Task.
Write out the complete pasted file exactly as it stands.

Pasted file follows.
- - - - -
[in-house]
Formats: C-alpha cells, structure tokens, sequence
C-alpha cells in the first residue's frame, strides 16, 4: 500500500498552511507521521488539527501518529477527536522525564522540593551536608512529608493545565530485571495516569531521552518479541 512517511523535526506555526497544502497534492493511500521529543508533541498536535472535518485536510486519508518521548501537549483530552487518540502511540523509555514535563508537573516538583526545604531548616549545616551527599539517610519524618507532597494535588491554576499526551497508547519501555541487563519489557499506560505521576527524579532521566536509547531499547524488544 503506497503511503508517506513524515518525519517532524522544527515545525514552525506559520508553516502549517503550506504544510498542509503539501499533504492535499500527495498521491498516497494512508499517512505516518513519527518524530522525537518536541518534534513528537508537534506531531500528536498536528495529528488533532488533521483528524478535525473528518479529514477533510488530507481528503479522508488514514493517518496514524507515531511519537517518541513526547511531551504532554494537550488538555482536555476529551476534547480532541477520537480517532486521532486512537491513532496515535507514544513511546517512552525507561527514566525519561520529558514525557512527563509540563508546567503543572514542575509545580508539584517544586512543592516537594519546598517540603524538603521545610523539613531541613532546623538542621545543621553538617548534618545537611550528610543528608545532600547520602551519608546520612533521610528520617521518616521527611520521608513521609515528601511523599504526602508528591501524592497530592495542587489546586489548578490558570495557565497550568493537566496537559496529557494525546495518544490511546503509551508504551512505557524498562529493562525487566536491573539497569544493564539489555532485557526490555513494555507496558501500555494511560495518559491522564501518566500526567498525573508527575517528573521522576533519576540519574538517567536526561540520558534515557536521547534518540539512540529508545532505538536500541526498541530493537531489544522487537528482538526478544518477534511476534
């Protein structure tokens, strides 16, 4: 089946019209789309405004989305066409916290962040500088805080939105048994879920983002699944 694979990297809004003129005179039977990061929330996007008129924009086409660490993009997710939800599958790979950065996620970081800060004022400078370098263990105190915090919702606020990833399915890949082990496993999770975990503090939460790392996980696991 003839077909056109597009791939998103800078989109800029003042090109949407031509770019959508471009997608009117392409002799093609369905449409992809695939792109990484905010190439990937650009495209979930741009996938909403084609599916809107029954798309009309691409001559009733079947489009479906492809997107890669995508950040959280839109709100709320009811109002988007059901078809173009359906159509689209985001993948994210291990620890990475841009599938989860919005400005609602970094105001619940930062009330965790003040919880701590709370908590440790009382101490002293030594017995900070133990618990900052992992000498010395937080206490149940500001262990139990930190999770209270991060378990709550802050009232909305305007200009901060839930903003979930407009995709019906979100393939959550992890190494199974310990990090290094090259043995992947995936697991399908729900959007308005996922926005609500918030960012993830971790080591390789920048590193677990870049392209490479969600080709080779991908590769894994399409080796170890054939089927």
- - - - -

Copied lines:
[in-house]
Formats: C-alpha cells, structure tokens, sequence
C-alpha cells in the first residue's frame, strides 16, 4: 500500500498552511507521521488539527501518529477527536522525564522540593551536608512529608493545565530485571495516569531521552518479541 512517511523535526506555526497544502497534492493511500521529543508533541498536535472535518485536510486519508518521548501537549483530552487518540502511540523509555514535563508537573516538583526545604531548616549545616551527599539517610519524618507532597494535588491554576499526551497508547519501555541487563519489557499506560505521576527524579532521566536509547531499547524488544 503506497503511503508517506513524515518525519517532524522544527515545525514552525506559520508553516502549517503550506504544510498542509503539501499533504492535499500527495498521491498516497494512508499517512505516518513519527518524530522525537518536541518534534513528537508537534506531531500528536498536528495529528488533532488533521483528524478535525473528518479529514477533510488530507481528503479522508488514514493517518496514524507515531511519537517518541513526547511531551504532554494537550488538555482536555476529551476534547480532541477520537480517532486521532486512537491513532496515535507514544513511546517512552525507561527514566525519561520529558514525557512527563509540563508546567503543572514542575509545580508539584517544586512543592516537594519546598517540603524538603521545610523539613531541613532546623538542621545543621553538617548534618545537611550528610543528608545532600547520602551519608546520612533521610528520617521518616521527611520521608513521609515528601511523599504526602508528591501524592497530592495542587489546586489548578490558570495557565497550568493537566496537559496529557494525546495518544490511546503509551508504551512505557524498562529493562525487566536491573539497569544493564539489555532485557526490555513494555507496558501500555494511560495518559491522564501518566500526567498525573508527575517528573521522576533519576540519574538517567536526561540520558534515557536521547534518540539512540529508545532505538536500541526498541530493537531489544522487537528482538526478544518477534511476534
């Protein structure tokens, strides 16, 4: 089946019209789309405004989305066409916290962040500088805080939105048994879920983002699944 694979990297809004003129005179039977990061929330996007008129924009086409660490993009997710939800599958790979950065996620970081800060004022400078370098263990105190915090919702606020990833399915890949082990496993999770975990503090939460790392996980696991 003839077909056109597009791939998103800078989109800029003042090109949407031509770019959508471009997608009117392409002799093609369905449409992809695939792109990484905010190439990937650009495209979930741009996938909403084609599916809107029954798309009309691409001559009733079947489009479906492809997107890669995508950040959280839109709100709320009811109002988007059901078809173009359906159509689209985001993948994210291990620890990475841009599938989860919005400005609602970094105001619940930062009330965790003040919880701590709370908590440790009382101490002293030594017995900070133990618990900052992992000498010395937080206490149940500001262990139990930190999770209270991060378990709550802050009232909305305007200009901060839930903003979930407009995709019906979100393939959550992890190494199974310990990090290094090259043995992947995936697991399908729900959007308005996922926005609500918030960012993830971790080591390789920048590193677990870049392209490479969600080709080779991908590769894994399409080796170890054939089927």